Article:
POG Chichi Dango? Sweet Potato Mochi? Pizza Manju? This Is McCully’s New Fujiya

Plus, limited-edition flavors drop every Wednesday. Past hits: pumpkin crunch and banana cream pie.
Fujiya Mochi Credit Martha Cheng
From top left clockwise: lychee mochi, POG chi chi dango, yuzu manju, purple sweet potato mochi, fresh strawberry daifuku. Photo: Martha Cheng


In one corner of Fujiya Hawai‘i’s kitchen, the UFO, aka a shiny new senbei machine, spins out Japanese tea crackers onto a conveyor belt. On the other side of the kitchen, women who grew up going to Fujiya when they were young girls form daifuku mochi by hand. This is Fujiya in modern times—a blend of old and new, of li hing pineapple mochi and classic habutae (red bean), while still preserving the vibe of the 69-year-old mochi shop.


Devin Wong and business partner Chris Kanemura bought Fujiya about half a year ago, the fourth owners since the shop opened in 1953. Wong has introduced new flavors including POG chichi dango—sharing a tray of these with friends is like rediscovering the joys of chichi dango all over again. And it truly tastes of POG, emphasis on the guava. Other new delights: purple sweet potato daifuku and pumpkin crunch daifuku, like a slice of pumpkin crunch swaddled in soft mochi. Manju also gets a welcome update with a sparkling yuzu marmalade filling, and Fujiya’s new senbei machine now makes six flavors, from the original coconut to matcha, pineapple and chocolate. 


Fujiiya Banana Sweet Potato Credit Martha Cheng

Banana cream pie daifuku and purple sweet potato daifuku. Photo: Martha Cheng


I’ve long been a Nisshodo regular, but recently, I find myself at Fujiya a lot, partly for the POG chichi dango (seriously, try it), fresh strawberry daifuku and lychee daifuku (the default for the latter is now without white bean paste, but you can special order it with), and to try the flavors of the week. Wong debuts a limited edition mochi every Wednesday—last week it was banana cream pie (fresh banana, pudding and Nilla wafer), and this week he’s dropping mandarin orange and cream cheese to celebrate Chinese New Year.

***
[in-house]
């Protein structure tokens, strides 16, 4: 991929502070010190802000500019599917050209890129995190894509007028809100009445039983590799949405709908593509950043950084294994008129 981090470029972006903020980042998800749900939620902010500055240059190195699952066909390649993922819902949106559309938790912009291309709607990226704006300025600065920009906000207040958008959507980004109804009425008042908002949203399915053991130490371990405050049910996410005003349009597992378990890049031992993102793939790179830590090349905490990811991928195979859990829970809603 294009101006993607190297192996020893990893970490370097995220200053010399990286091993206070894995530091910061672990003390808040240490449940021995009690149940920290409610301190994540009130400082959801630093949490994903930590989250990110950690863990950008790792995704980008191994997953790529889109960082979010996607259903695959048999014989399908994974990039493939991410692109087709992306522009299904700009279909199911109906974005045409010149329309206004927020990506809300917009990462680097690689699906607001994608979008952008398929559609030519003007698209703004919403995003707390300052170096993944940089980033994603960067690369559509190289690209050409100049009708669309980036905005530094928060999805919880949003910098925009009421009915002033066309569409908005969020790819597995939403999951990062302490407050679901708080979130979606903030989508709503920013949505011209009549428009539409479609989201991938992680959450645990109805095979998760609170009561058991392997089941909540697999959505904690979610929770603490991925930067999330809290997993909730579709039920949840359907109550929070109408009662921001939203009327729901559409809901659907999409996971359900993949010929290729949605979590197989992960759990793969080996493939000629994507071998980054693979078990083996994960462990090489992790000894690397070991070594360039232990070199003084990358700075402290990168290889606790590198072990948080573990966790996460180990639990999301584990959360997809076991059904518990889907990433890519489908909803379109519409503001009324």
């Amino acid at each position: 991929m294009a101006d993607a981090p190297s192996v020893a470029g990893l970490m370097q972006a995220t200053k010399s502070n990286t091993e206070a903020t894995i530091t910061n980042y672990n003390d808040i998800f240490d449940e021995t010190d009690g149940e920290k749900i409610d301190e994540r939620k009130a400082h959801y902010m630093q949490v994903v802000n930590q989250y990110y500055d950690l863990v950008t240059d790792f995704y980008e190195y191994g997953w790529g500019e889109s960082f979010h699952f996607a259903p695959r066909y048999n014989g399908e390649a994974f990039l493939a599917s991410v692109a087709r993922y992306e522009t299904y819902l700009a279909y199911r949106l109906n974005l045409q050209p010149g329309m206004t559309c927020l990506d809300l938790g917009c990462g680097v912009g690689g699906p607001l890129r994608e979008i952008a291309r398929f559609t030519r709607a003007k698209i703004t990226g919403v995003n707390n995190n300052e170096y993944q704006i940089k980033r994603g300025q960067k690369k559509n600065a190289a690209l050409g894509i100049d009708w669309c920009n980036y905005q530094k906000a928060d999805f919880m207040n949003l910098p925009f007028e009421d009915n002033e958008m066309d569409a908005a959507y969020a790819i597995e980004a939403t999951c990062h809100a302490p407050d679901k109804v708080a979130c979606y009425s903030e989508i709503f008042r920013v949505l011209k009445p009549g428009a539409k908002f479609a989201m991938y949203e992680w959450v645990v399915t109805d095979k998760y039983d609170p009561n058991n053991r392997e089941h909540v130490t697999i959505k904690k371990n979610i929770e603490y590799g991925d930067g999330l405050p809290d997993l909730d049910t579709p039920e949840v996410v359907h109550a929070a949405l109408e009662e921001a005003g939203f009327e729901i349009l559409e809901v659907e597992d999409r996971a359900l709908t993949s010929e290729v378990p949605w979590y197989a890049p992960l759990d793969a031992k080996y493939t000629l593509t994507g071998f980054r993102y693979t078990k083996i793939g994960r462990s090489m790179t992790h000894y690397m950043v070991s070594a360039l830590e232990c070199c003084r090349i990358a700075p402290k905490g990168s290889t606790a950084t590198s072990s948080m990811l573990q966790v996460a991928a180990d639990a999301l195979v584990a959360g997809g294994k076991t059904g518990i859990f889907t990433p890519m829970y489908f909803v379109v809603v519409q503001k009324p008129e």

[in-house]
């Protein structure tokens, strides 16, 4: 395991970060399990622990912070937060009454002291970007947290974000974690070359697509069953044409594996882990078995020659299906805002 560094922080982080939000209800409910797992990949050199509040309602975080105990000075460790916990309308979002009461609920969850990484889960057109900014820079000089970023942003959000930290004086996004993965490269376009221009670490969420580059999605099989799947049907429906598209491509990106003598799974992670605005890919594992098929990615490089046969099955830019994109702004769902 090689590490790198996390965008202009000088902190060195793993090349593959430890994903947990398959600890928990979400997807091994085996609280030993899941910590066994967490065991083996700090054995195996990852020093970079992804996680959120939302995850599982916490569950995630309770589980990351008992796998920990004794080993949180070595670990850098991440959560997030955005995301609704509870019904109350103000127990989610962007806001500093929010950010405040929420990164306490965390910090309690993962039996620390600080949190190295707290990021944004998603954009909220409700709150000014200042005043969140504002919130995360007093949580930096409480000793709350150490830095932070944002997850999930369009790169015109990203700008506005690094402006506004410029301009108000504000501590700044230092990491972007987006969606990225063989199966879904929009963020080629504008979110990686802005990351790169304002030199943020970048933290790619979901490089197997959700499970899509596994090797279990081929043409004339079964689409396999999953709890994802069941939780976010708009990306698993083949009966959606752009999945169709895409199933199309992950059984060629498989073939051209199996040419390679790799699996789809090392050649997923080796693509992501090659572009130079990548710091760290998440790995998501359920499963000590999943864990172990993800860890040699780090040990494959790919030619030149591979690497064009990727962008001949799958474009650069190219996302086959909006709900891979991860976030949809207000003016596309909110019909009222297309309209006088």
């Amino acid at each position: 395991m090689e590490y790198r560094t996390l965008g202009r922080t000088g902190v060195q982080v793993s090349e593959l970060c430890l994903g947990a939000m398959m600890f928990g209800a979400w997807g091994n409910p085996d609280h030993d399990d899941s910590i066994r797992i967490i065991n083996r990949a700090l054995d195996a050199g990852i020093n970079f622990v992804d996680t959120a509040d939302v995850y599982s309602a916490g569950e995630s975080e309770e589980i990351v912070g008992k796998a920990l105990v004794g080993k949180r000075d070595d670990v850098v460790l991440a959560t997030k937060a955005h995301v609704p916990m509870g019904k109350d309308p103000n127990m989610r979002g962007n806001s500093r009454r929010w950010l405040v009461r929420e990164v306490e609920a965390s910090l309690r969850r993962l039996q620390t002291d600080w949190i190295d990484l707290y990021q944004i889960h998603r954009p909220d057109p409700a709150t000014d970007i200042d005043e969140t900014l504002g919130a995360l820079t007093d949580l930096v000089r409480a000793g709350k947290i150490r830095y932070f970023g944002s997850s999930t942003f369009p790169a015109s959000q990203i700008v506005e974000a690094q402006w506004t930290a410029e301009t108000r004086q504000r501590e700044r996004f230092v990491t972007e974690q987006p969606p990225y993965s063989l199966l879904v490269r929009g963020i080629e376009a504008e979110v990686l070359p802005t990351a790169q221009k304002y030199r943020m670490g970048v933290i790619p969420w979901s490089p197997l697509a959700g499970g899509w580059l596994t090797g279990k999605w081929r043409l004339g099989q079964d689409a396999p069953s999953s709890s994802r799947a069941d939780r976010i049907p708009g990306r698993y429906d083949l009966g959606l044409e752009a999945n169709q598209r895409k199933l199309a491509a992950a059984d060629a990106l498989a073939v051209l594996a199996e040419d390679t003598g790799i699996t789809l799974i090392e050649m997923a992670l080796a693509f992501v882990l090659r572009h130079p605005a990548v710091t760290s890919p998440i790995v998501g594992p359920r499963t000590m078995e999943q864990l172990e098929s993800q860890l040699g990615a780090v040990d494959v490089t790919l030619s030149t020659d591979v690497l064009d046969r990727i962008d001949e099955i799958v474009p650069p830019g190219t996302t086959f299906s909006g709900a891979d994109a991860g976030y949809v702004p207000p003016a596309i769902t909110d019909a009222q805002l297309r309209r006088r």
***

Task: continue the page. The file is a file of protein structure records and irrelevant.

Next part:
I will always be team mochi over manju, but Fujiya has me sneaking across the lines with its yuzu marmalade manju. Too often, manju crust is dense and dry—not at Fujiya, where it’s tender like a mini pie. Add the brightness of yuzu, and this is a sassy one-bite wonder. 


Fujiya Manju Credit Martha Cheng

Manju, from top left: red bean, sweet potato, yuzu, chocolate mac nut, white bean, and matcha. Photo: Martha Cheng


Wong says he’s always texting his team new ideas for flavors—they don’t always stick, but at the moment, pizza manju, like a mini Hot Pocket, has its chance to shine. 


Wong grew up in the food business and was “always developing new products—I always had that business sense,” he says. Previously, he owned Milano Freezer in Mānoa Marketplace and Westridge Shopping Center. He decided to take over Fujiya when “I saw Love’s Bakery and all these old places dying. They have such heart. I want to see these small local businesses succeed.” He isn’t alone: Much of the staff at Fujiya, such as Danette Emoto, came to work at Fujiya after they retired to continue the tradition they grew up with. Emoto says while her previous job as a doctor’s assistant was rewarding, making mochi at Fujiya “makes people happy in a different way.” 


930 Hau‘oli St., (808) 845-2921, fujiyahawaii.com, @fujiyahawaii